Joey Haro’s never been easy to categorize. His parents are Cuban, but he looks ethnically diverse enough that he was called back for both the Jets and the Sharks, the rival gangs in the long-awaited Broadway revival of West Side Story. Plus, his boyish good looks contradict the maturity with which he carries himself in conversation and as a dancer.
Then there’s his wide-ranging talent. The 21-year-old is vocally adept enough to be cast for his ability to belt out high notes; a versatile enough dancer to execute hip-hop and musical theater moves with equal conviction; and a strong enough actor that he can now handle his star role as Chino in West Side Story, which requires him to kill the leading man each night.
But while Haro’s rise to prominence has been meteoric, it’s been far from effortless—or conventional—and it all started with a leap of faith. Two years ago, after his sophomore year of college, he decided to make a risky decision (one that’s ended less happily for other dancers): Haro left Florida State University to move to NYC to train and pursue his dream of being a professional triple threat.
Joey didn’t initially strive to excel at so many things. During his childhood, he only saw himself as an actor. It wasn’t until middle school, when he watched a video of Stephen Sondheim’s Into the Woods, that everything changed. “Suddenly music enhanced the acting, and dancing was another expression of the emotions,” he says.
His natural talent led him to stay in that world. He auditioned for the musical theater department at Miami’s New World School of the Arts and was accepted. There he honed his dancing and singing, along with acting.
“Growing up at a performing arts school helped you do just that—grow,” says Joey. “It was a safe space to figure out who you were with teachers who pushed you to your creative limits.”
Throughout high school and two years of college, Haro became a serious triple threat. With all this training in tow, within weeks of arriving in New York, he was cast as a swing in a regional production of the off-Broadway hit Altar Boyz—but it required a move to Chicago.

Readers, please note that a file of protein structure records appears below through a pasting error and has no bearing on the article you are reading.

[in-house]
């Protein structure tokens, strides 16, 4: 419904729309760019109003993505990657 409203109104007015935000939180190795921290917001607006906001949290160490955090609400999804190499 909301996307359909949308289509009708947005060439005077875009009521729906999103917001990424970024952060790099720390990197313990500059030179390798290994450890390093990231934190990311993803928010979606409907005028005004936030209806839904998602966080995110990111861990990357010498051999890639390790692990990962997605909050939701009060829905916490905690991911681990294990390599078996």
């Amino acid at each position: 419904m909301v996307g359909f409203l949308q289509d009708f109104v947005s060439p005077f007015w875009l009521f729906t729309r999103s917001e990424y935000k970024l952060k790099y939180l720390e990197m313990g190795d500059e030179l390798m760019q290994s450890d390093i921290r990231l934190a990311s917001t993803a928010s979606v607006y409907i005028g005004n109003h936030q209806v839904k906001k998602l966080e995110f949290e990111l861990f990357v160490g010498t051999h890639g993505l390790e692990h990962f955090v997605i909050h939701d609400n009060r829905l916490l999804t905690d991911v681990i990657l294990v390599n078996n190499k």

Haro went on for several parts during his time in the Windy City, but his life as a swing remained inconsistent. Sometimes he would be on for a month straight, only to do nothing but sit around the next. Plus, after seven months the show folded, and Haro experienced another professional reality: unemployment.
“I was sitting on the couch one day, and my phone rang,” he recalls of his return to New York. “People in the industry joke, ‘Pick it up, it might be Broadway!’” It wasn’t Broadway yet, but it was off-Broadway. The New York production of Altar Boyz needed a vacation swing, and Haro nabbed the job.
Since he already knew the show, he required little rehearsal and kept auditioning for other roles. His agent let him know a vacation swing was needed for Hairspray, so he switched from the pop dance of Altar Boyz to Jerry Mitchell’s ’60s style and nailed the audition. Even before he made his off-Broadway debut, he found out he was to start performances on Broadway in two weeks!
The ride didn’t stop there. While he was walking to the Hairspray theater for his final dress rehearsal, he opened an e-mail from his agent where he found the words, “YOU ARE CHINO.” After months of auditions for West Side Story, he could breath a sigh of relief.